The big news that has been waiting the longest to be posted is that I finally finished the Evenstar on June 30th. The beaded edging had been dragging along for weeks, a few points at a time, until I reached the halfway point, and then a sudden spurt got the rest done in a matter of *days*. I was eager to see the end of it. Since it was my first circular shawl, I felt nervous about trying to block it, but a coil of spring wire borrowed from my trusty friend Anita (a.k.a. The Fiber Artist) made the whole process a no-brainer. Once I had threaded the wire through the edging points and pinned it out to stretch the fabric, a length of cotton yarn pinned to the center helped ensure that the radius was consistent all the way around. It came out to a diameter of 57". Here are some photos taken while it was still on the wires, including several wide shots and a closeup of the beaded edging. As always, you may click on any of these photos to see a larger view.

Only one aspect of the finishing on this project left me displeased, and that was the graft where the edging came full-circle. Grafting is never a relaxing or foolproof process even under the best of circumstances (hah!!), and this time I admittedly let it bunch up in places, especially when weaving in the ends, because I simply did not realize how much the fabric would open out when blocked. It turns out that there was ZERO room for error, so that every extra strand showed up like a searchlight in the night sky. The result was really quite ugly (see left and click for a closer look, if you can stomach it).

I tried to persuade myself that this was a minor flaw that others would overlook, but I found my eye so unerringly drawn towards it when I tried to look at the big picture that I decided it would bother ME even if no one else ever spotted the defect. So I set out to fix it, taking some time to think out a careful plan before attempting the repair.

The first step was to locate and untie the anchoring knot at the point where the edging meets the shawl. Once the right threads were loose (a surprisingly effortless process), it was easy to undo the graft and restore the live stitches on both sides, using strands of crochet cotton to serve as flexible stitch holders. I removed a single row on one side so that the graft would result in a full repeat of the edging pattern without adding anything extra. It took several tries to fiddle the loops into place, advance planning and preparation notwithstanding, and I finally had to call a halt to further manipulation for fear of over-handling the yarn. The faggoting on the inside edge proved especially tricky. Here are two photos that document the "during" and "after" of the repair. What I ended up with is still hardly the most perfect or inconspicuous graft in the history of lace knitting, but definitely represents an improvement over the original ugly blob. Hooray, and PHEW!!

This is most definitely a shawl to be WORN and ENJOYED. The fabric is robust as well as airy (thanks to the combination of alpaca and silk fiber in the KnitPicks Shimmer), and it feels luxuriously soft to the touch. I wore it several times to great effect during the festivities associated with my sister-in-law's wedding in Baltimore last weekend. No relevant photos from there have surfaced as of yet, but today I dressed up in my outfit from the rehearsal dinner for a home photo shoot, to be sure I would have something to share. Here are my two favorite shots (one front, one back). I just love the way the circle of lace makes its own perfect little collar when you fold it down on one side and drape it over your shoulders.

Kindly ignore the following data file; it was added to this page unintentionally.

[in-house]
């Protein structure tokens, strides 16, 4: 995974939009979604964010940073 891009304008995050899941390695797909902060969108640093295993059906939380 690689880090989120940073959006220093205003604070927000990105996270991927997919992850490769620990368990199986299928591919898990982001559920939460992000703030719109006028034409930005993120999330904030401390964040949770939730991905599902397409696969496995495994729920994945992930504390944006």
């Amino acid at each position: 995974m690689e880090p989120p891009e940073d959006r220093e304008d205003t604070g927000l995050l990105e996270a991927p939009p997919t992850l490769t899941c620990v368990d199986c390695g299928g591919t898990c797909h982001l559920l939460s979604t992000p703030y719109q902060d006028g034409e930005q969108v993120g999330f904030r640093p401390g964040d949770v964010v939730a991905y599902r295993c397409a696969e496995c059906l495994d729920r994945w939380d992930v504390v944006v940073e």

Now that's what I call a happy ending!! :-)

Thursday, July 1, 2010

Loose ends had better watch out!!

I have just acquired a whole ARSENAL of weapons in the never-ending war on loose ends. They will also be useful for delicate repairs in lace and fingering-weight yarns. In other words: *jackpot*!!

It would seem that the Meijer store in Jeffersonville, IN is closing down its needlework department. Truth be told, although we shop there regularly, I never even realized that it *had* a needlework department. In any case, their inventory appears to have been rather limited, so while I do feel a pang of regret at the sadly shrinking market, the absence of this particular shopping outlet is no big loss to me and will have precisely zero impact on my access to tools and supplies — except, of course, for the fact that the day before yesterday I stumbled upon the closeout sale, where I managed to pick up this little treasure for a mere $3.

The crochet hooks are stainless steel, in six sizes ranging from 1.3 to 3.25 mm, with lovely narrow heads that are ideally suited for picking up stray loops one at a time without splitting the plies.

Other than the two tiny tools that I use for beading (0.5 mm for 8/0 beads and 1.0 mm for 6/0 ones), until recently the smallest crochet hook in my trusty array (all bought during the 1970's and 80's) was an old 3.25 mm one from the same brand as the new kit (i.e. Boye). I also recently got new aluminum hooks in US sizes C (2.75 mm) and D (3.25 mm), but lovely as they are, those have wide heads that make them difficult to use with finer strands of yarn. They are better for DK or sport-weight, or even worsted. So in other words, I just filled in a big gap in my tool box.

Score one for the good guys. :-)